I’ve been in a rare fit of melancholia for a week or so, flitting among numbness, raw sorrow, and a general aching pressure that sits on top of everything. Perfect internal weather for remembering the dead. So it’s hardly surprising that after a lovely skate today in perfect 77° weather, I sat to watch the sun skirt the horizon so its beams only hit the tops of the longleaf pines at the Loxley Municipal Park and thought of Nicole. Something about being still after skating hard enough to feel the familiar pressure of my heart beating against my ribcage made the world seem clearer, sharper, not just an obstacle course to move through, navigating this or that potential pitfall. The tall trees’ small swayings, a squirrel’s frenetic, explosive maneuvers, the distant moaning buzz of the season’s last grass being cut, and the tell-tale sent of that cut grass, browning pine straw, and dirt underneath, drying from last night’s rain each made itself present, prominent in my perception. When had I last felt the full presence of such a landscape–this combination of longleaf pines on mown winter grass, this autumnal angle of sunlight, this scent of iron-rich earth?
In another park on the other side of the bay, I remember a February afternoon, warm until the sun began to lower. It was Nicole’s birthday, Valentine’s Day. I don’t remember the year. It was the first time I saw Japanese magnolias bloom, or the first time I saw them enough to notice them. That day they became my favorite trees. We had a picnic. Others were there. Craig, Monica, Steve, Kaely? I’m not sure. I only remember Nicole. She tried to teach me something like a dance. Palms facing but not touching, we mirrored each other in some ouija-like movement. I couldn’t tell, minute-to-minute, who led, who followed. Later, after the chill began to creep back, we folded the blanket we’d picnicked on together. It was another dance, the way the wind lifted the blanket like a belly-dancer’s veil. I remember, too, years later (I presume), after she and David had married and moved away, sitting on the dam and either writing to her or in the diary she’d given me. The still high water on my right, the crashing down water on my left. Nicole, Nicole who is gone and who knew and loved a part of me I often have a hard time holding on to.
Tonight, I’ve been reading the closing arguments of the Beulah Mae Donald suit against the Klan and the various conspirators. Morris Dees is moving. So too, strangely, is Tiger Knowles who asks the jury to find him and the other defendants guilty. And here I find myself, back at the computer, googling the name of an unfamiliar Klansman (Tommy Rowe, the Klansman/FBI informant who rode in the car with the men who shot and killed Viola Luizzo in Selma and whose deposition had been read in Donald vs. the United Klans of America). Internet way leads onto internet way, and I read a profile of a woman, pictured holding a rainbow flag, daughter of a Klansman turned civil rights worker, whose son was beaten for being gay. And I think of Ky Clanton.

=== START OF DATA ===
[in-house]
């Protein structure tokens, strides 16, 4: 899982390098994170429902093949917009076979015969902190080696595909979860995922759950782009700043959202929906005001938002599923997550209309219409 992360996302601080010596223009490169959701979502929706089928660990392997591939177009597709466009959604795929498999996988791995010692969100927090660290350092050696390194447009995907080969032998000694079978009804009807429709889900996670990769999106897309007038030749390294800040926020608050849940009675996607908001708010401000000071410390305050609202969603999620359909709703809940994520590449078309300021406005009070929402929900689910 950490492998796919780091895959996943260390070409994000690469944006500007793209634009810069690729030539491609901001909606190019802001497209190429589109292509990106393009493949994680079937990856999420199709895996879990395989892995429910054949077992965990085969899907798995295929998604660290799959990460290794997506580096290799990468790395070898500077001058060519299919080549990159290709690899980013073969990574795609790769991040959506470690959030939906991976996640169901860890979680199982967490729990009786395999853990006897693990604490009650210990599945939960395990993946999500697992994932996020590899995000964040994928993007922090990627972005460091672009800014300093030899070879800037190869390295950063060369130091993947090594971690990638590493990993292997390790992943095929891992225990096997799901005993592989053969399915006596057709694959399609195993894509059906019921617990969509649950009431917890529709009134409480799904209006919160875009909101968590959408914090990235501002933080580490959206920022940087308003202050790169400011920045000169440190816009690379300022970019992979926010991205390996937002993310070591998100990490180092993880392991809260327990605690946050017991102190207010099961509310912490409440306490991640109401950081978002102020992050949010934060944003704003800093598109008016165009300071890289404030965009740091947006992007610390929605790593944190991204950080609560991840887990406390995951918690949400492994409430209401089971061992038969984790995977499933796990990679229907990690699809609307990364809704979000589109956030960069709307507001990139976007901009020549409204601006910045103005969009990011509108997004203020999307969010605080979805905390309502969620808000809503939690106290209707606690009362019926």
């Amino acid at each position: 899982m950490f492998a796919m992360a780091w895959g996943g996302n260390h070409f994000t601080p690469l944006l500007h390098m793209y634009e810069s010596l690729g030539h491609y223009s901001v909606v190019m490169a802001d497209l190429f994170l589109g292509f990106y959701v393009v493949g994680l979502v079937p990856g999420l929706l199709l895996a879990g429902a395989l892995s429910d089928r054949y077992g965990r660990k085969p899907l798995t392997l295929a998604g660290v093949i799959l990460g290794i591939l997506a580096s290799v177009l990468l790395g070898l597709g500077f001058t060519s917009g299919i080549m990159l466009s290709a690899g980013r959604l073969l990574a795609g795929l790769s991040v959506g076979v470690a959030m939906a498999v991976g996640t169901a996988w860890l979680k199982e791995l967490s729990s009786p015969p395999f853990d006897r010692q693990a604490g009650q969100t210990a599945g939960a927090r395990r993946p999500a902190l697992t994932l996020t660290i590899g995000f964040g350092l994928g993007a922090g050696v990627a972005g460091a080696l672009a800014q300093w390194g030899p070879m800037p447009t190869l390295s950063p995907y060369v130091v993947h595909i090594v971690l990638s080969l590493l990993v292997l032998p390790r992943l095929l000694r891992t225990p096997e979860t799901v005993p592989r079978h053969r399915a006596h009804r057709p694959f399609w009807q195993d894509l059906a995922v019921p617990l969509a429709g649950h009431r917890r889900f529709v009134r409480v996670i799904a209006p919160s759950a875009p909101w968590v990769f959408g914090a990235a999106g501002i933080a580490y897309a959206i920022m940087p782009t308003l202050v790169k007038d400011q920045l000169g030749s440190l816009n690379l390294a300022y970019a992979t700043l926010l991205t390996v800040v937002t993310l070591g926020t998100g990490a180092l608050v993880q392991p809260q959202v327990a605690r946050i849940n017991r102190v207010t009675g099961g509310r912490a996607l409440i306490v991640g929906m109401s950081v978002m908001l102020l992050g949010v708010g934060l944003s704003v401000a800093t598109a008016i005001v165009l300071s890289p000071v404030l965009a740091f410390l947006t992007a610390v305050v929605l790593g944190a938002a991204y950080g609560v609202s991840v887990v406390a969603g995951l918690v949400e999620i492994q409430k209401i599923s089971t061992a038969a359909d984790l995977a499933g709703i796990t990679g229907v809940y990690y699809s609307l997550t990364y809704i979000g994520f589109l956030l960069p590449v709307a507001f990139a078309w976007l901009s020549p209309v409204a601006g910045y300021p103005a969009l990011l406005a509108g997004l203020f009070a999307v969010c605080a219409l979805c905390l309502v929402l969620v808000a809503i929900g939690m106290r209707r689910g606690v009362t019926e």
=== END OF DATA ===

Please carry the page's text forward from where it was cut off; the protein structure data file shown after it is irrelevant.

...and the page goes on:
Twenty years on and there are great fuzzy gaps in my memory. How long did I know him? I remember a year’s worth of freshman homeroom conversations, but surely I knew him in middle school too. We were both outcasts, picked on miserably (though, thinking back, I must have had it easier). He was a willowy black boy with long fingers on delicate hands. His voice sounded like laughter–rising, falling, light and joyous–except in those whispered conversations. He told me how much to his own horror he found himself kissing older men and liking it, lifting his shirt to show me the rows of hickeys on the brown skin of his narrow chest left by a college boy. He hated how all those years he’d denied being gay to his tormentors, how he believed it, but now his mother would sneak into his room at night and sprinkle him with holy water to try to ward off his sexuality. What to do, what to do? He had problems bigger than any kid should have. The world seemed to hate him, his mother seemed to shun him, and he was lost. I can’t remember what I said to him, whether I gave him advice or comfort or just listened, except that we kept talking. That was his last year of high school. He was floundering and miserable and maybe starting to get into trouble. He found some kind of internship for high school students and moved to Key West. Before he left, he gave me a small stuffed rabbit with tremendous ears. I can’t remember anything about him giving it to me now. What he said, why he was giving it to me (except that he was leaving), whether I understood at the time, or if, as I commonly did, I only pretended to understand. Some time later, after he was gone, I was in my room looking at the stuffed rabbit, and I became suddenly frightened for Ky and did my best version of a prayer for his protection. Many months after that I found an obituary notice in the newspaper (though I never read the obituaries). I think I learned from a teacher that he’d been missing for nine days before his body was found floating in a canal in Key West (do they even have canals?) with blunt wounds to the head.
Through all of my moves I have kept the stuffed rabbit. Now I keep it in a bin of often used office supplies on a shelf near the folding table that passes for a desk. In Cincinnati it was in the same bin but inside the drawer to my night stand. I don’t remember where I had it in Columbus. Before that I think it stayed in a drawer of the mahogany dresser that was once my mother’s.
It is good to hold on to the gifts of the dead.